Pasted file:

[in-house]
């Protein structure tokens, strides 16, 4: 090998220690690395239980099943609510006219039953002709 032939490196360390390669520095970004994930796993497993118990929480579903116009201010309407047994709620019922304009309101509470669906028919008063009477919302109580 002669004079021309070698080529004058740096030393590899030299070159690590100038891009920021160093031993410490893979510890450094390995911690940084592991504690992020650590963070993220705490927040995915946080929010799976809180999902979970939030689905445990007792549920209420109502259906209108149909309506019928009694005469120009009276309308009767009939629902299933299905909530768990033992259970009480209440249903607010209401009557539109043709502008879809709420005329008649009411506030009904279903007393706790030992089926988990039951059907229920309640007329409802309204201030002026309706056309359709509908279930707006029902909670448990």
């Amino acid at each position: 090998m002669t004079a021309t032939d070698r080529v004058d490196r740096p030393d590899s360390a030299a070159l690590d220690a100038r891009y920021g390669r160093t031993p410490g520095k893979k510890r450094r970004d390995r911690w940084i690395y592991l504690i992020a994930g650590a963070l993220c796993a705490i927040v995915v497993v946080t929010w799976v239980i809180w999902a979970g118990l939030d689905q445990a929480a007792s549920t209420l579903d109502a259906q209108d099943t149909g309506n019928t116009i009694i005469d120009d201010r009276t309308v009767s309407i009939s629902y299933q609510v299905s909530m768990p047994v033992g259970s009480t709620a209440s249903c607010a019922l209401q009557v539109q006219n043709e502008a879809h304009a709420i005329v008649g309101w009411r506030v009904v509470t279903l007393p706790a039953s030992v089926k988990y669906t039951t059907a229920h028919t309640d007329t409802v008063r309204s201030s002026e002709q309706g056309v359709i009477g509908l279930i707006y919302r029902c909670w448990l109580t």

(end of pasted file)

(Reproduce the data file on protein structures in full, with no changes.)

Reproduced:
[in-house]
């Protein structure tokens, strides 16, 4: 090998220690690395239980099943609510006219039953002709 032939490196360390390669520095970004994930796993497993118990929480579903116009201010309407047994709620019922304009309101509470669906028919008063009477919302109580 002669004079021309070698080529004058740096030393590899030299070159690590100038891009920021160093031993410490893979510890450094390995911690940084592991504690992020650590963070993220705490927040995915946080929010799976809180999902979970939030689905445990007792549920209420109502259906209108149909309506019928009694005469120009009276309308009767009939629902299933299905909530768990033992259970009480209440249903607010209401009557539109043709502008879809709420005329008649009411506030009904279903007393706790030992089926988990039951059907229920309640007329409802309204201030002026309706056309359709509908279930707006029902909670448990």
């Amino acid at each position: 090998m002669t004079a021309t032939d070698r080529v004058d490196r740096p030393d590899s360390a030299a070159l690590d220690a100038r891009y920021g390669r160093t031993p410490g520095k893979k510890r450094r970004d390995r911690w940084i690395y592991l504690i992020a994930g650590a963070l993220c796993a705490i927040v995915v497993v946080t929010w799976v239980i809180w999902a979970g118990l939030d689905q445990a929480a007792s549920t209420l579903d109502a259906q209108d099943t149909g309506n019928t116009i009694i005469d120009d201010r009276t309308v009767s309407i009939s629902y299933q609510v299905s909530m768990p047994v033992g259970s009480t709620a209440s249903c607010a019922l209401q009557v539109q006219n043709e502008a879809h304009a709420i005329v008649g309101w009411r506030v009904v509470t279903l007393p706790a039953s030992v089926k988990y669906t039951t059907a229920h028919t309640d007329t409802v008063r309204s201030s002026e002709q309706g056309v359709i009477g509908l279930i707006y919302r029902c909670w448990l109580t």